In any event, Session Manager X then sends Y a message that the transaction cannot be completed (steps 1746-1748). Session Manager Y rolls-back its changes and notes the transaction as aborted (step 1750). Y then informs its subscriber that the transaction is aborted (steps 1752-1754) or informs the bank to reverse its accounting transaction (steps 1756-1758).
As described, if a transaction is interrupted during a commit protocol, it is possible that notes will be lost. If this occurs, the transferee will have aborted and the transferor will have committed to the transfer of notes. In this case, the transferee money module records information about the notes it should have received and notifies the subscriber that there is a potential problem (i.e, it did not receive the notes sent by B). It may be noted that in this circumstance, as far as the transferor money module is concerned, it properly transferred the notes.
The transferee money module subscriber can then make a claim for the money to the Certification Agency. The claim information would include the log record of the failed transaction. The Certification Agency could then check with issuing banks to see if the notes have been reconciled. After some period of time, if the notes have not been reconciled, the subscriber could reclaim his money.
Referring again to FIG. 13, the messages between money module B and money module A are sent via a Send E-Routed Message subroutine which utilizes all three session keys (MM/MM), (TA/MM), and (TA/TA). Referring to FIG. 20, MM Symmetric Key B encrypts a message with session key (MM/MM) (step 678). The message is then double encrypted by session key (MM/TA) before it is sent to trusted agent B. Once received by trusted agent B, the message is decrypted by session key (MM/TA). (Step 680). Message Interface B then sends the message to Message Interface A (steps 682-684). In between trusted agents 120, the message is double encrypted by session key (TA/TA). In like manner, Message Interface A sends the message to MM Symmetric Key A for final decrypting (steps 686-690). FIG. 14 illustrates the various encryption layers.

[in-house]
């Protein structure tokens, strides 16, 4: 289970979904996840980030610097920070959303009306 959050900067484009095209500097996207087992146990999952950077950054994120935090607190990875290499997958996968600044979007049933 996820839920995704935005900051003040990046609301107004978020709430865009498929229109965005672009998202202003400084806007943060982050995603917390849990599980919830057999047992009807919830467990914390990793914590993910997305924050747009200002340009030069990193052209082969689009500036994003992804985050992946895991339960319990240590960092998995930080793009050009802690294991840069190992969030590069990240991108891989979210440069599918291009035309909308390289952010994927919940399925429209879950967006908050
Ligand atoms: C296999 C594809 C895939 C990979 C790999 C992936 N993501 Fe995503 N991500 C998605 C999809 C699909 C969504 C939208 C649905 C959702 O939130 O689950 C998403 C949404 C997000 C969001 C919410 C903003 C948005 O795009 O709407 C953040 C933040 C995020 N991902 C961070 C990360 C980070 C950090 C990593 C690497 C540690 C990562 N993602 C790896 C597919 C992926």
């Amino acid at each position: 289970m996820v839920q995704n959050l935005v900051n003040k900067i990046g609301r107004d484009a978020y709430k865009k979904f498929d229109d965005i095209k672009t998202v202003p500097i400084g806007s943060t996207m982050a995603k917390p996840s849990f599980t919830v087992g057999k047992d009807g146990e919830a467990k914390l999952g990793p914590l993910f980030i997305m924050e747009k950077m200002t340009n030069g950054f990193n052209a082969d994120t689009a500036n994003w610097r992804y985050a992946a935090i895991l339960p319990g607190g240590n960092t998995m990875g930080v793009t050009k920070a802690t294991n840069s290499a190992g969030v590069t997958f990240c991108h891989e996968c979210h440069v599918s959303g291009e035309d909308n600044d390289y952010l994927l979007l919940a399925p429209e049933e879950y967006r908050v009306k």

Referring again to FIG. 13, during the abort routines of money modules B and A (step 582), they generate messages sent to their trusted agents B and A, respectively (steps 584-586) informing them that they have aborted the transaction and hence that payment was unsuccessful. Session Managers B and A note that the payment was unsuccessful and consequently trusted agents B and A abort (steps 588-598).
In the case where money module B has sufficient funds, MM Pay/Exchange B sends a message to the money module A containing the amount of money to be transferred and the type of notes (step 600). This message is sent by the Send E-Routed Message subroutine (step 602).
Money module A receives the message containing the payment amount according to money module B. MM To Subscriber A then sends a prompt to trusted agent A to verify this payment amount (steps 604-606). Accordingly, Purchase A in trusted agent A verifies if the amount is correct (steps 608-610). If correct, then trusted agent A sends a "Correct Amount" message to money module A. If incorrect, then an "Incorrect Amount" message is sent. (Steps 612-616). In the event of an "Incorrect Amount" message, money module A informs money module B which, in turn, requests its trusted agent to resend a new amount or else abort (steps 618-622, 572-582).